“When I first moved to LA in 1984, you could not get a good cup of coffee in Los Angeles to save your life. I mean, it was really pathetic,” he said.
“Then Starbucks came out, and it was such a great idea: good coffee. And when it became successful there were, like two or three on every block. It’s too much of a good thing. But they read the script, they knew what we were doing, and they were kind of ready to poke a little fun at themselves.”
He added: “I don’t have anything personal against Starbucks. I think they’re trying to do a good thing. They’re just too successful.”
A Tumblr blog has collated several of the movie’s frames in which a Starbucks cup can be seen.
7. Viggo Mortensen’s pain in The Lord of the Rings was real
In The Lord of the Rings: The Two Towers, Viggo Mortensen’s Aragorn is seen kicking a helmet as an expression of frustration as he thinks Merry and Pippin have died.
That scene, according to director Peter Jackson, required four initial takes, after which the filmmaker decided to give Mortensen one last try. During that final take – which is included in the movie’s final cut – Mortensen lets out a drawn-out, primal scream after hitting the helmet and falls to his knees.
The reason for this added intensity, it turns out, is due to the fact that Mortensen broke two toes when kicking the helmet – and integrated the pain into his performance as Aragorn.
8. Gene Kelly was sick while filming the iconic scene in Singin’ in the Rain
Should he have been singing in the rain? According to Patricia Ward Kelly, Gene Kelly’s wife from 1990 to his death in 1996, the performer was sick while filming his famous number in Singin’ in the Rain.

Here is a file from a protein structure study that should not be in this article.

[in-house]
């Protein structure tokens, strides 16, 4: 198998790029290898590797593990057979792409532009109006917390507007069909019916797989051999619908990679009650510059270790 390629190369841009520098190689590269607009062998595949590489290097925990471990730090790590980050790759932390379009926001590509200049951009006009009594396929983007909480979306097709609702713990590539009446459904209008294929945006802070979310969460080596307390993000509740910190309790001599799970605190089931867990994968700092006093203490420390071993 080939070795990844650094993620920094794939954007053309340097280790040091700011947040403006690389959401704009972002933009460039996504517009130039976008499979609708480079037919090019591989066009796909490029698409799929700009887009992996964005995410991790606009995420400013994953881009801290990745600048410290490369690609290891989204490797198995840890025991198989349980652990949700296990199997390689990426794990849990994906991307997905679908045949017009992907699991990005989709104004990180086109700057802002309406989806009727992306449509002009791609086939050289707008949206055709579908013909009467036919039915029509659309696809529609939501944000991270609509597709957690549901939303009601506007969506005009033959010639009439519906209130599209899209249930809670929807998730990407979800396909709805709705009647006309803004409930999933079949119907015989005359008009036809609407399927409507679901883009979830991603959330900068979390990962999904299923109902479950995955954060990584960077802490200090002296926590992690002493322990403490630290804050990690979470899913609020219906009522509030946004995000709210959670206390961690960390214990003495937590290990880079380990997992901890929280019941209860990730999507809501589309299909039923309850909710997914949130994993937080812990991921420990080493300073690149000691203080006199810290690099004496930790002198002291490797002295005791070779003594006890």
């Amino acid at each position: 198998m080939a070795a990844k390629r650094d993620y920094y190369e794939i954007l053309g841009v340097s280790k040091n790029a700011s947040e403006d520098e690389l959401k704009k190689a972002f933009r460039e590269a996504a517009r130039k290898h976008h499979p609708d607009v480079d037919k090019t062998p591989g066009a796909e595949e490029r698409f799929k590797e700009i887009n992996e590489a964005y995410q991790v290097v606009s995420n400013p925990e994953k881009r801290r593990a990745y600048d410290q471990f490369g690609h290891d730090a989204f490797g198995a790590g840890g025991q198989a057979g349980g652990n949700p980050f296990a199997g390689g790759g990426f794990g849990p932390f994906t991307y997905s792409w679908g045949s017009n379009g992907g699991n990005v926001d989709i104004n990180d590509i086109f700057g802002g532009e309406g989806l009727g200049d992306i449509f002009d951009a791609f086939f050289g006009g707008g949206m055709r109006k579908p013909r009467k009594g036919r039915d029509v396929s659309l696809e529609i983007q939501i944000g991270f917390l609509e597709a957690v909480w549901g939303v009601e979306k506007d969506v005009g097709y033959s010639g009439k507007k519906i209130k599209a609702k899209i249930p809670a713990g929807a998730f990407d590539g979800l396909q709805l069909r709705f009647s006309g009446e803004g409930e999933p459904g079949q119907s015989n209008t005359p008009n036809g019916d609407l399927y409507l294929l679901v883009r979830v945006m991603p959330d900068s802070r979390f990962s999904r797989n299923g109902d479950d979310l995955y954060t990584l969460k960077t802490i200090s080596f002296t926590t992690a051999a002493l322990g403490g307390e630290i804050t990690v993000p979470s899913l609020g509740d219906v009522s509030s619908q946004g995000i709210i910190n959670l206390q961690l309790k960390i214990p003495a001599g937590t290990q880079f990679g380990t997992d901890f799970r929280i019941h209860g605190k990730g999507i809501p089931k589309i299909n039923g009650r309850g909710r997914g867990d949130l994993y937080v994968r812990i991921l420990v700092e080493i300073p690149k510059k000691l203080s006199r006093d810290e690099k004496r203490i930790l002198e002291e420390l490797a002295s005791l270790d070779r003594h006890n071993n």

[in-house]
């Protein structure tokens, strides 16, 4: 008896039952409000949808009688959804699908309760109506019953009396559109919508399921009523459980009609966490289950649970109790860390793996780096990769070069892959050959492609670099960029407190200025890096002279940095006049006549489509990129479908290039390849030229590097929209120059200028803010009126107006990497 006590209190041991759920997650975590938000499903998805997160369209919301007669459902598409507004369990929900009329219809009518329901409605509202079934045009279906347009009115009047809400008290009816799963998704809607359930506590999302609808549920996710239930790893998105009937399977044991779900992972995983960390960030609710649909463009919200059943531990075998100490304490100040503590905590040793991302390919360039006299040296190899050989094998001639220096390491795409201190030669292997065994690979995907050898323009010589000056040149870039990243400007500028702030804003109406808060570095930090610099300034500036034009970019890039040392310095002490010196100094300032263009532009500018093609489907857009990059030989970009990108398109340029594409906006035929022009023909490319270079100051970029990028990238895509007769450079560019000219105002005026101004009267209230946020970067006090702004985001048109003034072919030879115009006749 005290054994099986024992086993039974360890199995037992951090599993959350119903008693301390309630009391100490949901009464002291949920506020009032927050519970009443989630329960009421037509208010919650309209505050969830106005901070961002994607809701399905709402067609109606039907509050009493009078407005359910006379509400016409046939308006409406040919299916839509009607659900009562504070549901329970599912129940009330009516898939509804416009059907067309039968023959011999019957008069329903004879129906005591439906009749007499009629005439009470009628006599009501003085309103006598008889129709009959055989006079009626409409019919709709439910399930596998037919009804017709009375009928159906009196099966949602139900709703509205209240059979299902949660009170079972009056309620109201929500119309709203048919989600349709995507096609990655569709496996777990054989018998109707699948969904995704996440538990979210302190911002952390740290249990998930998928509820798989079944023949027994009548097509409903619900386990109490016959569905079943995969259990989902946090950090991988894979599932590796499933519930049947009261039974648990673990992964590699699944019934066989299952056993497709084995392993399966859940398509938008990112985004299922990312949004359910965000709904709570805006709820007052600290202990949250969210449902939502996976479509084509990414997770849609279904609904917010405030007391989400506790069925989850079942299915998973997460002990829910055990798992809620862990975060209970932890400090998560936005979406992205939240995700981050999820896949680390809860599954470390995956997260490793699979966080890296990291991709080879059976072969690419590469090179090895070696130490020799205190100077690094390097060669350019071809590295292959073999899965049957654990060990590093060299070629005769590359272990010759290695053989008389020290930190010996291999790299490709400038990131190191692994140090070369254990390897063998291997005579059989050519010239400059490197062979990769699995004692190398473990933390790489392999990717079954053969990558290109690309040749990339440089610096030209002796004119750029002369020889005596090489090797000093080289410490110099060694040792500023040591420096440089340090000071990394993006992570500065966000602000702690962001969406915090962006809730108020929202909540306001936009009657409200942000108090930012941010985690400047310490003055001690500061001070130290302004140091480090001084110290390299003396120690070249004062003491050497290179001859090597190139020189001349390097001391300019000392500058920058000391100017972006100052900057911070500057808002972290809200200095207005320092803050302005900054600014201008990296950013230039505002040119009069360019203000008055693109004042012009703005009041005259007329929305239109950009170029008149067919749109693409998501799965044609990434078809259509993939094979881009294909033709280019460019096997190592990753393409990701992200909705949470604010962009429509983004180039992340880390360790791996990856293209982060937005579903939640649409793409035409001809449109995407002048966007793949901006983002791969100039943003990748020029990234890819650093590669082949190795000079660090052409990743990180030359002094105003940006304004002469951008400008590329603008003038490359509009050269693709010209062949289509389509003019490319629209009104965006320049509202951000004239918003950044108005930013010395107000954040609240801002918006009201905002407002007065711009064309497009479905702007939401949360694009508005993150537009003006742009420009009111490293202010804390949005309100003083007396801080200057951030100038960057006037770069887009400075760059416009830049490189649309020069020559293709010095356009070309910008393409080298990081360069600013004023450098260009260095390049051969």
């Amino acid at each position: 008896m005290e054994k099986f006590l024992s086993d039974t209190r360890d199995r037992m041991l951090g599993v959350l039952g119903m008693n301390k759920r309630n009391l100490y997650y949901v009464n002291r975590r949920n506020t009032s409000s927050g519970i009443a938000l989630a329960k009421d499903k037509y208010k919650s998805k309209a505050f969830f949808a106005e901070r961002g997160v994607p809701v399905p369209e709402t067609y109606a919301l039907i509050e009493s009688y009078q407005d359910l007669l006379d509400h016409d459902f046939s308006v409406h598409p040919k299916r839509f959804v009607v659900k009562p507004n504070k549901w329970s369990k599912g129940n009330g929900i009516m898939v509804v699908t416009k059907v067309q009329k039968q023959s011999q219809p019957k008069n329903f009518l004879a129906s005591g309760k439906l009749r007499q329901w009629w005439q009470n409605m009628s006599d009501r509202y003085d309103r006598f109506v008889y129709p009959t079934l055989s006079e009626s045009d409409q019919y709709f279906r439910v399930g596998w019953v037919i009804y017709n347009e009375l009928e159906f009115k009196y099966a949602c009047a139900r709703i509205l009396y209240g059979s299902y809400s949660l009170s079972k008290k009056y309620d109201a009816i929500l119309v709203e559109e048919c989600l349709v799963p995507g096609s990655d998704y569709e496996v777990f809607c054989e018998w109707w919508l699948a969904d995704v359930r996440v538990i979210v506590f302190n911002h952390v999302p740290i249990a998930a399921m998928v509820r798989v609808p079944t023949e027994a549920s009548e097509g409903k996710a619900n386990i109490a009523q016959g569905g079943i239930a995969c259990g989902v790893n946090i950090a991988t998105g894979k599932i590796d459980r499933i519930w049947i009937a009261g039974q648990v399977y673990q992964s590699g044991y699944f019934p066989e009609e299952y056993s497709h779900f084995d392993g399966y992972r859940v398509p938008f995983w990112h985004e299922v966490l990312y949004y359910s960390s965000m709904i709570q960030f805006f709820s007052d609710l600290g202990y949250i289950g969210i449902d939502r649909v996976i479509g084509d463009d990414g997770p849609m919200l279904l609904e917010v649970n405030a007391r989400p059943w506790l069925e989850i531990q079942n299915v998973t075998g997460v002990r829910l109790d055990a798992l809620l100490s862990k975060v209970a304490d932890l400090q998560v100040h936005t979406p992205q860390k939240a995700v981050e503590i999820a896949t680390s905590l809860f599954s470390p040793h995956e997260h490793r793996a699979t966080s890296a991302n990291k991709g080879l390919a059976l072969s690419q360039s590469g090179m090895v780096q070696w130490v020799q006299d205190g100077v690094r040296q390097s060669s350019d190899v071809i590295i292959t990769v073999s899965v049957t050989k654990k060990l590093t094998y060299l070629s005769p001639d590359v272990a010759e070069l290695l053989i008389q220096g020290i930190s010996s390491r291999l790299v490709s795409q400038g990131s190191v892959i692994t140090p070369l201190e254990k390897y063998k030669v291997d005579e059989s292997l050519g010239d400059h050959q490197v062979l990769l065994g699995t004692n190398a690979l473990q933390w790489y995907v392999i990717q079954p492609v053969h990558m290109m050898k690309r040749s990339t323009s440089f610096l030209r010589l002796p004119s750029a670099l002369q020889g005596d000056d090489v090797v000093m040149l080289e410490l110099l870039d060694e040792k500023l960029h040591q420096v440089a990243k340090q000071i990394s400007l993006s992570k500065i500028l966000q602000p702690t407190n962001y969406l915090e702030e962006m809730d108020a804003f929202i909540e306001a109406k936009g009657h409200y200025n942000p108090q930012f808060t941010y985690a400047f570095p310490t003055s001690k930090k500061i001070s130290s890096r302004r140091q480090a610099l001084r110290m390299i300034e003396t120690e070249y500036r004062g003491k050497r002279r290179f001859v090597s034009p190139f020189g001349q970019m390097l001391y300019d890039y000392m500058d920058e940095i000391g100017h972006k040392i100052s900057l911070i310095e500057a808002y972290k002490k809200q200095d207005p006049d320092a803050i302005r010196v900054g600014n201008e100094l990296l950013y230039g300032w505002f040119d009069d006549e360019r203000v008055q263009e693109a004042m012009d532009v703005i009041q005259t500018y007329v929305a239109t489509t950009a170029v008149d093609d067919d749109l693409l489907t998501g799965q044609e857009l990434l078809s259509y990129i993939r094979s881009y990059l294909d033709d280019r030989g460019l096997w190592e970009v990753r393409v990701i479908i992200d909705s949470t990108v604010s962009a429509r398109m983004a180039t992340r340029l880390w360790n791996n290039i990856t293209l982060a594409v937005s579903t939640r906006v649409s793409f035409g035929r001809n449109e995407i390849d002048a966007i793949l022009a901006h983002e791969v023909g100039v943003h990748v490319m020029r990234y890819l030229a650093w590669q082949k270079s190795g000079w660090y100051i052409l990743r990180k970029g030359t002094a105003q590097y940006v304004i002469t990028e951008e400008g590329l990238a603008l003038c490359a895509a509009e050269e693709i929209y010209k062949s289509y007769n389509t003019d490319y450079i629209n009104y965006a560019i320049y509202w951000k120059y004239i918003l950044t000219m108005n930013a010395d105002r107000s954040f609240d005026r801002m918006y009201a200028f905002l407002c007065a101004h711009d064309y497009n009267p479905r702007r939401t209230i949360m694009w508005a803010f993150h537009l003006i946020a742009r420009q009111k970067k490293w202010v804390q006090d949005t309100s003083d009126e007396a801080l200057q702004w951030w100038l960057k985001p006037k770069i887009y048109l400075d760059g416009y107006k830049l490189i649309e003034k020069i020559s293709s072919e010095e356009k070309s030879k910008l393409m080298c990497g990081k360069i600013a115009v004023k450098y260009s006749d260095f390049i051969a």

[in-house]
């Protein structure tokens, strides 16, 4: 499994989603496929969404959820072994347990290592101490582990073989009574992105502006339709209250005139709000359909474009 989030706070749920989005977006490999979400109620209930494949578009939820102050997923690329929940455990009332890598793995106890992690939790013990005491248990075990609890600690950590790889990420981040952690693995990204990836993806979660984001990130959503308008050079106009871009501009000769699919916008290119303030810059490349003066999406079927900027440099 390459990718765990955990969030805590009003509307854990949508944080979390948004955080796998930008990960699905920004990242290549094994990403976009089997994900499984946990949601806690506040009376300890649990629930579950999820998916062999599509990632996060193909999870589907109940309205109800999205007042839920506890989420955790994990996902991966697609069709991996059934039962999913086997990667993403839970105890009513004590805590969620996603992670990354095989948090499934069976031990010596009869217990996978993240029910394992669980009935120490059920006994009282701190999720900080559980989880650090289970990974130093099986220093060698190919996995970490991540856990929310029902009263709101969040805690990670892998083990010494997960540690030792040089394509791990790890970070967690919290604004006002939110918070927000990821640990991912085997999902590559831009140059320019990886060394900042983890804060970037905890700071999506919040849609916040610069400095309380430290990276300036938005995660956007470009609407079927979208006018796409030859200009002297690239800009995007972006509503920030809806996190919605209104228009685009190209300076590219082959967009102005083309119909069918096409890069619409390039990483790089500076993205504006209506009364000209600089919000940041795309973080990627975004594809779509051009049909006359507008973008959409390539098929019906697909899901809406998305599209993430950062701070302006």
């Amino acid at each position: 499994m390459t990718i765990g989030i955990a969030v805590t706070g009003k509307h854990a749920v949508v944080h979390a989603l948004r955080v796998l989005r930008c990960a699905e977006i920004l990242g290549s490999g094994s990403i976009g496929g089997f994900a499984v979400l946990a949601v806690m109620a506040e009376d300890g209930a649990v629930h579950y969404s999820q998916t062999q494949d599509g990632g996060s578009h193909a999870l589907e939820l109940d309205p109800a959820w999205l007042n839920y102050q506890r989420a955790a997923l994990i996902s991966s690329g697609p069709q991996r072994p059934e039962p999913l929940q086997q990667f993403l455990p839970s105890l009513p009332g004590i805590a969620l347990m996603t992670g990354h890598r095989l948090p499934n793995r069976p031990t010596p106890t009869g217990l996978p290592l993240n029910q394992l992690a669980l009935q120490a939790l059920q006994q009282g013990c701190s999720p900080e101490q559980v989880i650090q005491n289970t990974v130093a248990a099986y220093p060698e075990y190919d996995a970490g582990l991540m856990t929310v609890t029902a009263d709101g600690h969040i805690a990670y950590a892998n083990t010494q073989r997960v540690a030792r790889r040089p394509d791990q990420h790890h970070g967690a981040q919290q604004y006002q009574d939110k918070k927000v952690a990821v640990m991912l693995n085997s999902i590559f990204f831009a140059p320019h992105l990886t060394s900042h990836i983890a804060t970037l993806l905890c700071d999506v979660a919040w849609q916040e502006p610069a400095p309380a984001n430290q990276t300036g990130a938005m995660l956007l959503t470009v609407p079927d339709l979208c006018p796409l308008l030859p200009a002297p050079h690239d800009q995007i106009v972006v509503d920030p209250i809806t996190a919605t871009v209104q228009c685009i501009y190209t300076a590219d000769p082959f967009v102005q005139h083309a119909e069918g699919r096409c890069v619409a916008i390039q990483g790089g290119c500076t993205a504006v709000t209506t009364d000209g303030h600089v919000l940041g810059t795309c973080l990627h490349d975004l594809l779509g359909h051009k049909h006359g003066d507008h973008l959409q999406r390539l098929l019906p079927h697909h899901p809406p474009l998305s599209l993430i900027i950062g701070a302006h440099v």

“It was all draped in black tarpaulin, so he would come outside of the tarpaulin into the daylight and just lie in the sunlight and just kind of bake this fever out of him, and go back in and start over again,” she said according to the Radio Times. “They shot the number in a day and a half.”
9. Jaws wasn’t always going to need a bigger boat
It’s one of the most iconic lines in the history of cinema, and it wasn’t always meant to be. “You’re gonna need a bigger boat” is what Chief Brody (Roy Scheider) says after the menacing white shark is first spotted.
As screenwriter Carl Gottlieb told The Hollywood Reporter, “You’re gonna need a bigger boat” had become a running joke on the film’s set, meant to signal small mishaps. “It became a catchphrase for any time anything went wrong – if lunch was late or the swells were rocking the camera, someone would say, ‘You’re gonna need a bigger boat,’” Gottlieb recalled.
Scheider ad-libbed the line at various times in the movie, and this is the one that made it into the final cut.
10. The Nightmare Before Christmas was in production for more than three years
With a running time of 76 minutes, Henry Selick’s 1993 musical dark fantasy film is quite lean by today’s standards, but that doesn’t mean it was quick to produce.
As Selick told The Daily Beast in 2017, the movie necessitated three-and-a-half years in production, due in large part to the meticulous stop-motion process.
“The stop-motion animation took about 18 months, but with pre-production, where you storyboarded every single shot, it did add up,” Selick tokd the outlet. “At its peak, it was about 120 people working on it, and we had between 12-17 animators on the job. It’s an insane way to make a movie, but a lot of fun. It’s joy, along with a lot of pain.”